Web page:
CNET también está disponible en español.

Ir a español

Don't show this again

LG LSE4617ST review: LG's induction stove is just too expensive

LG included Wi-Fi with the LSE4617ST, so you can control your oven from a greater distance (like outside your home) than was available with just NFC. Within LG's app, you can see if one of the burners is in use, set the oven temperature, and set a cook timer that will automatically turn the oven off when it expires. 

There are a few catches to the Wi-Fi capability. Once you connect your oven to your home's Wi-Fi network, you have to manually select the "remote start" option on the oven and open and close the oven to confirm that you want to control the oven remotely. That means that you can't randomly decide at 5:30 p.m. on your way home that you'd like to preheat your oven; you have to know before you leave the house that you'll want to turn the oven on from your device so you can enable remote start. And you can't enable every oven setting from the app. Issues aside, the addition of Wi-Fi to the LSE4617ST is a step in the right direction for LG.

LG oven clocks in good performance

The LSE4617ST does well at basic cooking tasks, especially when you compare it to other induction ovens. Let's start with the boil test, in which we measure how long it takes to bring 112 ounces of water to a rolling boil. Each of the burners on the LG cooktop are equipped with a boost mode that you use when you want to boil water or heat a large amount of food. I used this mode during the tests. Though the LG did have the second-fastest boil time compared to other induction cooktops we've tested, the boost didn't make a drastic difference.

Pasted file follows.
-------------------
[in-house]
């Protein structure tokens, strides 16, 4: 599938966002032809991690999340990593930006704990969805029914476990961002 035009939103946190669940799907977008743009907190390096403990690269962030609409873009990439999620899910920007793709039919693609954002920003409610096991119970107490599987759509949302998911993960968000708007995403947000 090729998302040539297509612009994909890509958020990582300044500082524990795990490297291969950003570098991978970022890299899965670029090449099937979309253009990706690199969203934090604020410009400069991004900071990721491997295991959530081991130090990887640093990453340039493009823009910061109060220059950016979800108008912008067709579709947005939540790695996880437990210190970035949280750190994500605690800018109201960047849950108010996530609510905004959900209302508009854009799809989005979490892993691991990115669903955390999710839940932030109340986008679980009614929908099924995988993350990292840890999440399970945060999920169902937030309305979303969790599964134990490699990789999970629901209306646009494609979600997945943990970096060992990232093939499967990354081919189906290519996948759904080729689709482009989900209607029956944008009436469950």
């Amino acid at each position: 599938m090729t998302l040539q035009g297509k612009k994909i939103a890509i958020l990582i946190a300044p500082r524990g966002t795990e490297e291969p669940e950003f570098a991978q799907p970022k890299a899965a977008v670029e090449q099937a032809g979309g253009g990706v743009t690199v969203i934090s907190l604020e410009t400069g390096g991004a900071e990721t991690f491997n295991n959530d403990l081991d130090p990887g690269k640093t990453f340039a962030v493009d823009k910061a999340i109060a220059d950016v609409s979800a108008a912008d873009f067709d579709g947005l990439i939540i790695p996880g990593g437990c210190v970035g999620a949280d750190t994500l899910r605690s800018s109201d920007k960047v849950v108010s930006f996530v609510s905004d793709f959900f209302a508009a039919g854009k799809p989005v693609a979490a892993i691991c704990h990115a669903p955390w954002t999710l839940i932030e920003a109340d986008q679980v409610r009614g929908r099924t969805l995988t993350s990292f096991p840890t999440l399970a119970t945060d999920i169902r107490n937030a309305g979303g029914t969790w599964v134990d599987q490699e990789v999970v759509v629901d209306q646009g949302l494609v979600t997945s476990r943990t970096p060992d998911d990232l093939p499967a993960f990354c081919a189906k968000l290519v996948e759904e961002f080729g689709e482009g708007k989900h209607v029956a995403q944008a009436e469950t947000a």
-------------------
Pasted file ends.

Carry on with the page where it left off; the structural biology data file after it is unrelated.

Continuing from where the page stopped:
Large-burner boil test (induction models)


Time to achieve rolling boil, in minutes

The LSE4617ST also had a second-place showing in terms of how long it took to broil six hamburger patties. For this test, I used the normal broil setting, though the oven is equipped with a speed broil. Even without the special setting, the broiler cooked the burgers quickly. However, faster doesn't always mean better: During testing, many of the patties were nearly burnt on the outside.

Hamburger broiling test (induction models)



Time to achieve 145 degrees Fahrenheit, in minutes

The best part of the LG's performance were chickens I cooked on the convection roast and speed roast settings. Both birds were fantastic -- golden brown, crisp skin, moist meat and cooked throughout. The speed roast setting is designed to cook a small chicken without needing to preheat the oven. It cut about 10 minutes off the total cook time of a five-and-a-half-pound chicken.

Tyler Lizenby/CNET

When it came to even baking, the LSE4617ST was just OK. Even with the convection fan in use, biscuits I baked on the right side of the oven were consistently lighter than the others on the baking sheets.

I baked the biscuits on the left at the same time. The biscuits in the top-left picture baked above the biscuits in the bottom-left picture. The illustrations on the right show a representation of the biscuits' brownness level.

Tyler Lizenby/CNET

Final thoughts

Overall, I liked this oven. Its cooking performance was solid, its Wi-Fi capabilities were a sharp improvement over other LG ovens I've tested, and its roasting capability was on point. But its cost is prohibitive. I'd shop around a bit and wait for a sale before you throw down $3,700 for the LSE4617ST.

Best Stoves for 2019

See All

This week on CNET News

Discuss LG LSE4617ST